When did climate change become a global issue? It started thirty years ago when Dr. James Hansen, then NASA’s Institute director for Space Studies, testified before a Senate committee on 23 June 1988.
Their observations show the greenhouse effect is changing our climate. He attributes this warming to the human exploitation of carbon energy sources (Brulle, 2018).
Though the progress in addressing climate change has stalled since Hansen’s testimony, the last decade has shown increased attention to climate change and its widespread consequences.
Climate change has become a prominent issue in the previous decade, and this time, actions to address it are not slowing down as countries around the world are starting to experience its effects.
The urgency to address climate change has pushed governments, private institutions, and organisations to call for climate change funding.
Governments, private institutions, and organisations have started to make climate change a part of their funding plan to address this critical issue. Wealthy nations have contributed to the majority of GHG emissions historically and up to the present; recognising this, they have begun pooling their resources to fund climate adaptation and mitigation actions.
These funds will go to developing countries to address their vulnerabilities and build resilience to climate change and help them transition to clean and renewable energy.
According to Funds for NGOs, contributions from developed countries on renewable energies rose from USD 221 million to 1.2 billion from 2008 to 2011. The organisation expects funding to continue to flow to fund climate projects.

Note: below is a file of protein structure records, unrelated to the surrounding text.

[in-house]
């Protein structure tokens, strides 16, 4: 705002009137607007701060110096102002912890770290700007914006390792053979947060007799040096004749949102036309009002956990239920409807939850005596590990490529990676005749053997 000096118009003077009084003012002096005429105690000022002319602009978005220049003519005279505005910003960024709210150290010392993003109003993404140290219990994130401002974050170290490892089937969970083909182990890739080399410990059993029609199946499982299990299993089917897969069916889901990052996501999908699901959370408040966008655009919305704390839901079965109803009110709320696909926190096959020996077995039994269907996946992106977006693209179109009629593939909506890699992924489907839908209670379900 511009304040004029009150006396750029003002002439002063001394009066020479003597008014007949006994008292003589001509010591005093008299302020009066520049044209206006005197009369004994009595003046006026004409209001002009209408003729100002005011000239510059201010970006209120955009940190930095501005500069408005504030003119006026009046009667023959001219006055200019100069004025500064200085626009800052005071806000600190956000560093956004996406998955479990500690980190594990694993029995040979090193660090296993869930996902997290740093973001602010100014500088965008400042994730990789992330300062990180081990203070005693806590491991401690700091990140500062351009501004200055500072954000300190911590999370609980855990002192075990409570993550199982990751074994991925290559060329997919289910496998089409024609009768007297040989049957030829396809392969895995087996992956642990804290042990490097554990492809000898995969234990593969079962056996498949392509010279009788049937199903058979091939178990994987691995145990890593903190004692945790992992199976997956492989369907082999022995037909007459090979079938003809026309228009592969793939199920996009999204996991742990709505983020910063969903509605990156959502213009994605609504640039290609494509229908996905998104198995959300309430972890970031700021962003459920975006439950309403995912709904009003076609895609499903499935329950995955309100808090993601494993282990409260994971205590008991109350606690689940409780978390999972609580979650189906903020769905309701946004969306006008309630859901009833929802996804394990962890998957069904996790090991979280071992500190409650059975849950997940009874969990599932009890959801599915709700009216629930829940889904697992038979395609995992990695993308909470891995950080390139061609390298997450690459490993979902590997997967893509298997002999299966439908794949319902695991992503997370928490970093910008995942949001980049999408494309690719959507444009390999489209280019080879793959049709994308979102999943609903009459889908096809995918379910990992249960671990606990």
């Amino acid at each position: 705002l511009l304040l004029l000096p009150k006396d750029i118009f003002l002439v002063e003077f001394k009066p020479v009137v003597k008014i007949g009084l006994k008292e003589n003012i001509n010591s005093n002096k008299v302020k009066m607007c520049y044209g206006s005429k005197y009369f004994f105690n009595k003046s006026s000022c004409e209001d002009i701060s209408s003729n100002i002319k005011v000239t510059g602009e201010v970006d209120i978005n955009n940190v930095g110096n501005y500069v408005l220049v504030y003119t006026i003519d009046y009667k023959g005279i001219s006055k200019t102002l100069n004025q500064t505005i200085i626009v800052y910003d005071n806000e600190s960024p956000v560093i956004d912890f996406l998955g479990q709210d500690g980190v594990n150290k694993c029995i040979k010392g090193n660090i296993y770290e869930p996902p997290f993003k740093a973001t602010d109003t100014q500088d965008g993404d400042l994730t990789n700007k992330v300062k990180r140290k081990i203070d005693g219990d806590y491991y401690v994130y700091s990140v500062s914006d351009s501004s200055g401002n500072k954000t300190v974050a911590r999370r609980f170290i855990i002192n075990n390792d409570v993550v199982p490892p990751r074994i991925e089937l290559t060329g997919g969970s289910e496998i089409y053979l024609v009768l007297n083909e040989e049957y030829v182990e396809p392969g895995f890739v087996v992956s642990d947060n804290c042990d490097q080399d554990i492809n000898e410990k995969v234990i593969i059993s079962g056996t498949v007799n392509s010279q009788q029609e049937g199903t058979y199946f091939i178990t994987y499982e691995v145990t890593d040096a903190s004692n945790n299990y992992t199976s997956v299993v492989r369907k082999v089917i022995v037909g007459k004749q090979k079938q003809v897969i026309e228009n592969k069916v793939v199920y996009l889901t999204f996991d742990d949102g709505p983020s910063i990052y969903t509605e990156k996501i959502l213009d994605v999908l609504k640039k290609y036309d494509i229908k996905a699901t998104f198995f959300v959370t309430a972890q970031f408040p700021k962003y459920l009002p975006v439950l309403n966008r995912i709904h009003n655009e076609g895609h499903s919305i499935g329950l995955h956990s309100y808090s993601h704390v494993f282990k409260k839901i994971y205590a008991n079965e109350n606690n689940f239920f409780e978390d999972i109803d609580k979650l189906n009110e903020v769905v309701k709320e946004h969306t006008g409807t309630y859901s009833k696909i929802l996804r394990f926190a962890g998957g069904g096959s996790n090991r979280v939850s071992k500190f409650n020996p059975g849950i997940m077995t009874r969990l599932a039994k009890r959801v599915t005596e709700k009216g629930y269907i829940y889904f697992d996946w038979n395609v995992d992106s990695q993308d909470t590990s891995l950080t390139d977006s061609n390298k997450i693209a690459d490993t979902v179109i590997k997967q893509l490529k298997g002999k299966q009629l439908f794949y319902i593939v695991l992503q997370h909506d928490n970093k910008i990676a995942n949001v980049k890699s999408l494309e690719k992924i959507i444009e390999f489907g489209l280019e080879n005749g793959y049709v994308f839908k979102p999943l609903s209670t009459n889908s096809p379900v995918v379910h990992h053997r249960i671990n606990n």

More climate funds flowing in.
An announcement from the UN Climate Change says that several developed country members who have signed up to the Paris Agreement, multilateral development banks, and multilateral climate funds will increase their climate financial support by at least 50%, reaching at least GBP 5.8 billion between 2016 – 2021. Half of this funding will go to climate adaptation projects (List of Recent, 2021).
Climate Change Adaptation Funds and how to access them.
The USAID Adapt Asia Pacific has created a quick guide to assist eligible Asian and Pacific countries, or those who are the most vulnerable to climate change, gain improved access to finance for climate change adaption projects.
The guide lists ten major multilateral and bilateral climate funds and initiatives that currently provide climate adaptation financing to developing countries.
The guide that the organisations’ team of climate finance experts developed presents “only the need-to-know, essential bits of information and provides key facts about individual funds, such as eligibility criteria, target areas, and, importantly, the mechanisms that will ultimately help you gain access and approval”.
Brulle, R. (2018, 19 June). 30 years ago global warming became front-page news-and both Republicans and Democrats took it seriously. The Conversation. Retrieved from https://theconversation.com/30-years-ago-global-warming-became-front-page-news-and-both-republicans-and-democrats-took-it-seriously-97658#:~:text=June%2023%2C%201988%20marked%20the,change%20became%20a%20national%20issue.
Funding for Climate Change and Environment: A Resource Guide. (n.d.). fund for NGOs. Retrieved from https://www.fundsforngos.org/free-resources-for-ngos/funding-climate-change-environment-resource-guide/
A Quick Guide to Climate Change Adaptation Funds. (2017, 31 May). Climate links. Retrieved from https://www.climatelinks.org/resources/quick-guide-climate-change-adaptation-funds